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Chinese Super League

The big one: Shanghai Shenhua v Beijing Guoan

China’s biggest grudge match is even spicier than usual today. For the first time ever, Beijing Guoan come to Shanghai as defending Chinese Super League champions in the most eagerly-awaited fixture on the Chinese football calendar – the Jing-Hu Dazhan (京沪大战) The tone for tomorrow’s big game was set last weekend however when a Shanghai Shenhua supporters bus had its windows bricked in by supporters of Jiangsu Shuntian at Nanjing’s Olympic stadium (see video). After a fairly drab game in which Shenhua were very lucky to escape with a point after a 1-1 draw (match highlights), your correspondent was amongst 500 or so Shenhua travelling supporters locked inside the stadium for over an hour after the match. During that time, despite a massive police prescence including police equipped with riot gear, some Nanjing hooligans managed to attack a Shenhua bus, several windows were knocked out. An interesting selection of pictures from the rumpus here.

Shenhua have had an odd season so far, winning most of their games on the road but struggling at home. In their last home outing, they could only draw 2-2, after a controversial late penalty (but infact a fairly clear one), saw Liaoning leave the pitch for a few minutes, in a childish protest.

So far, fears that 2010 could be a year of struggle for Shenhua have been unfounded. Despite selling most of their first team regulars in the close season, the Hongkou side sit in second place just a point behind Shandong. However, only eight games have been played with the season not due to finish until November.

It’s with considerable relish then that Shenhua welcome, if that is the appropriate term, reigning Champions Beijing to Shanghai. Football is one of the few channels open to those wishing to express un-harmonious sentiments in China, and last year’s match at Hongkou saw a good old rumpus before, during and after the match. Footage of after-match Beijing shirt-buring uploaded to youku by your correspondent mysteriously dissapeared within hours.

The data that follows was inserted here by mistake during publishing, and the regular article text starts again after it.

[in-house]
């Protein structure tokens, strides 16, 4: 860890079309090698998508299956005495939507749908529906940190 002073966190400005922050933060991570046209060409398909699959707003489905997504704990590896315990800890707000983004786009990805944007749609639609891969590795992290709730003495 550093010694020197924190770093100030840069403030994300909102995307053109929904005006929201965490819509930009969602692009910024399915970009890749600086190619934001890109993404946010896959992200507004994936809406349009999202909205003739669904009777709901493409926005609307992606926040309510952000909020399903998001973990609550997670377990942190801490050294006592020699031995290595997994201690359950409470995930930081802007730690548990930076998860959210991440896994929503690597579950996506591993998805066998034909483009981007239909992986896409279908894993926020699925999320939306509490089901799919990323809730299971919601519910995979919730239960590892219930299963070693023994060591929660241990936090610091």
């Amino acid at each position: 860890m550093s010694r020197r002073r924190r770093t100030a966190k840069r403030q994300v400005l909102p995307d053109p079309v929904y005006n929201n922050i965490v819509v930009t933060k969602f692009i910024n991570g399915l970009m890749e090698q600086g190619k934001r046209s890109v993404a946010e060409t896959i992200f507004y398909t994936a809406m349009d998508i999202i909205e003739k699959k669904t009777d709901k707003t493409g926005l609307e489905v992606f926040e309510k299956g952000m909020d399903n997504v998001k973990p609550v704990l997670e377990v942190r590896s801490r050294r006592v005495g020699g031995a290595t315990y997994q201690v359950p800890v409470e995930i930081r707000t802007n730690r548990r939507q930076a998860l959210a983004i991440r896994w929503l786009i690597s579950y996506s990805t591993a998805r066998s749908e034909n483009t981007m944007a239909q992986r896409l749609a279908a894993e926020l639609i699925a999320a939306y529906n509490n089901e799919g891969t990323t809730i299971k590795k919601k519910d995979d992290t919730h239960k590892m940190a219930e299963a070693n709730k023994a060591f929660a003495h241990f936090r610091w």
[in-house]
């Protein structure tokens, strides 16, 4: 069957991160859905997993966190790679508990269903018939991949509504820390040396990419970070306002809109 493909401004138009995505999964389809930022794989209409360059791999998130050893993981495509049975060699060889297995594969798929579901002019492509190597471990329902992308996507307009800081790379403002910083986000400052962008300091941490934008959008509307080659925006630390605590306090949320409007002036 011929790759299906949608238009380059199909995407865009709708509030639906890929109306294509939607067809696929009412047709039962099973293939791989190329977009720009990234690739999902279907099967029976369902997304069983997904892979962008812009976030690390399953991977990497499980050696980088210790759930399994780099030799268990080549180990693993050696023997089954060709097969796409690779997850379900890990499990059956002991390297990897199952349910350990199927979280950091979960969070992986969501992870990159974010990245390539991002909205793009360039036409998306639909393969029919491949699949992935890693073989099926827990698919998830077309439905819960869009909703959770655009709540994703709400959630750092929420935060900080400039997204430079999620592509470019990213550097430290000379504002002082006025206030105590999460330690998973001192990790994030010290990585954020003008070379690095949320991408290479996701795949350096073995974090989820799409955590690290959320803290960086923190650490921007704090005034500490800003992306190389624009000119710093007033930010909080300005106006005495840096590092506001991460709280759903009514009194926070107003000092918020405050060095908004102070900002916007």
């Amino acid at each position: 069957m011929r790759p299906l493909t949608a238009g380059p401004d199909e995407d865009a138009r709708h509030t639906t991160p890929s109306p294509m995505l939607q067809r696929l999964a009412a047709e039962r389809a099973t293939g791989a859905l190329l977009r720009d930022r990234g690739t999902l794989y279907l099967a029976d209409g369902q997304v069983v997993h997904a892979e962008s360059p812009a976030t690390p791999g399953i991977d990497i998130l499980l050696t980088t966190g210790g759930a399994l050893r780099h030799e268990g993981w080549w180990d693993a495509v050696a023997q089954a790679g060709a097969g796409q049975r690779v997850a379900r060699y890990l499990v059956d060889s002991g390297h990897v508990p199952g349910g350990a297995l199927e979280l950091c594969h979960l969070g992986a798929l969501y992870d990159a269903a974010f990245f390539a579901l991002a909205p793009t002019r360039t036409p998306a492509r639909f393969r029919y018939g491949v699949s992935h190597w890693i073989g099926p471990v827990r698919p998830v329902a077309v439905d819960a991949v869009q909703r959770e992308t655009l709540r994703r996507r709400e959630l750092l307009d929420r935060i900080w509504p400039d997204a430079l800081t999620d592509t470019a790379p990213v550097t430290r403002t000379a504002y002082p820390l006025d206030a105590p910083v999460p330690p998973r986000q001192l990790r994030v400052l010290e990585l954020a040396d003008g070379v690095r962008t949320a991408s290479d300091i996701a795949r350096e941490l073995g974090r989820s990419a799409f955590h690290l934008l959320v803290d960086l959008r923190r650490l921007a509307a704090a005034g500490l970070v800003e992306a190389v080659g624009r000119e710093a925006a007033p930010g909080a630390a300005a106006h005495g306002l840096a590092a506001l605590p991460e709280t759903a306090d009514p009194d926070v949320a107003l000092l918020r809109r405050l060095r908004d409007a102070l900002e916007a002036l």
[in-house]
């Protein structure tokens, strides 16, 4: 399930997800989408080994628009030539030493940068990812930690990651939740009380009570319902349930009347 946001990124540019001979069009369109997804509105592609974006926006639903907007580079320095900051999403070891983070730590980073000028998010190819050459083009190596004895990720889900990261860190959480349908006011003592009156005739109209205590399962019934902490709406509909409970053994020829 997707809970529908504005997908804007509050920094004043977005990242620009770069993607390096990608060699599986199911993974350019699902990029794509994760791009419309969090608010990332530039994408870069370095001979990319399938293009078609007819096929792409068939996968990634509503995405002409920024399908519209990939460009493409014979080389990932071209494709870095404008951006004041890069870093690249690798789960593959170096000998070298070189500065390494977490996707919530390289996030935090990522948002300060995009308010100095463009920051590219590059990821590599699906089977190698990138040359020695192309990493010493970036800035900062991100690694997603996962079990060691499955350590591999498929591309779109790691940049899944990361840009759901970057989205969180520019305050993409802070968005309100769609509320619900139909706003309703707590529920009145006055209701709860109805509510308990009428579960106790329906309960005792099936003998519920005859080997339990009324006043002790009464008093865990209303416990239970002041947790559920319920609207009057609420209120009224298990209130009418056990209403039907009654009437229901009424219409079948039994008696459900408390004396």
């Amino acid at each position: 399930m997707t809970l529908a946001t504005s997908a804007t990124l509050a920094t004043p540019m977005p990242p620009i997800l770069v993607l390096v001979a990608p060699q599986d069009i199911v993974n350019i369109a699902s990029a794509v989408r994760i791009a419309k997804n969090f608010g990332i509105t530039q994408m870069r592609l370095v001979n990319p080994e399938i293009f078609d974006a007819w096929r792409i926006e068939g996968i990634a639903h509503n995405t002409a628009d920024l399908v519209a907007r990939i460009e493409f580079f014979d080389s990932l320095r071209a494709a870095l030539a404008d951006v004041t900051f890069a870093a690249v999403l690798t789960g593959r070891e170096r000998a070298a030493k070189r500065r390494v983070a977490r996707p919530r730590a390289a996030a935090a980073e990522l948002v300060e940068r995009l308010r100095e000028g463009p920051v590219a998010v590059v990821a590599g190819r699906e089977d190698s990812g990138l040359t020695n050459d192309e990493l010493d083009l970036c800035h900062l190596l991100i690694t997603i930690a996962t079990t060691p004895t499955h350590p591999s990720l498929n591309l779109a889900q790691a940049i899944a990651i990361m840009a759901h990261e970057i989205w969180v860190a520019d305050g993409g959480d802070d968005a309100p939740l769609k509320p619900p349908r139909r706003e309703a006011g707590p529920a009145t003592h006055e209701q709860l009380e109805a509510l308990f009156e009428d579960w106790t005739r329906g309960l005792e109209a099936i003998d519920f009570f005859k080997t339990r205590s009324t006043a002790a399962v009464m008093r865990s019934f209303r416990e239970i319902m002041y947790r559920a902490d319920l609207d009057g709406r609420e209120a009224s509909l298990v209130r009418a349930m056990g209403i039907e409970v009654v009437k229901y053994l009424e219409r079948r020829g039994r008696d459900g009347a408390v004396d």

Two local electronic musicians and Shenhua fans couldn’t hide their distaste for Beijing and were relishing the prospect of indulging their passions in China’s most bitter rivalry.

B6 who joked that this week’s infamous Xujiahui pants-gate woman who relieved herself in the middle of a busy Shanghai street was a “Beijing performance artist”, described himself as “hardcore Shanghainese” and made several unpublishable remarks about the capital and its citizens.

He said, “I love to see Shanghainese scolding Beijingers In my parents generation, they looked upon all non-Shanghainese as countryside people, but now, this superiority feeling is fading out, cities like Beijing or Guangzhou, Shenzhen are developing. We think we are losing face, so the hardcore Shanghainese want to take back this status, especially against Beijing, Beijing is strong just because it’s the capital, but we dont give a shit.”

MHP explained Beijing’s status as a cultural centre couldn’t be disputed but said Shanghai was the most modern and progressive city in China and that this dichotomty fueled the rivalry.

He couldn’t hide his passion for the match ahead either. “This game always smells of gunpowder. Especially the older Beijing generation, they think living in capital means they are the best – but actually everybody knows Beijing people good at talking and not good at doing. I am looking forward to shouting Guoan team, SB team, during the game.”

The touch paper is lit at 7.45pm tonight at Hongkou football stadium. The match will be well-attended but unlikely to sell out. Get yourself a ticket either from touts outside the stadium or from the ticket office next to the KFC outside the ground, don’t pay more than 40rmb or so.

This post was originally published on Shanghaiist.

A leading international commentator on Chinese football frequently quoted by the world's top media. Offers piercing and resolutely honest insights into the bustling crossroads where football, society, economics and politics meet in contemporary China. Based in Shanghai since 2005, observer of the Chinese game since 2000.

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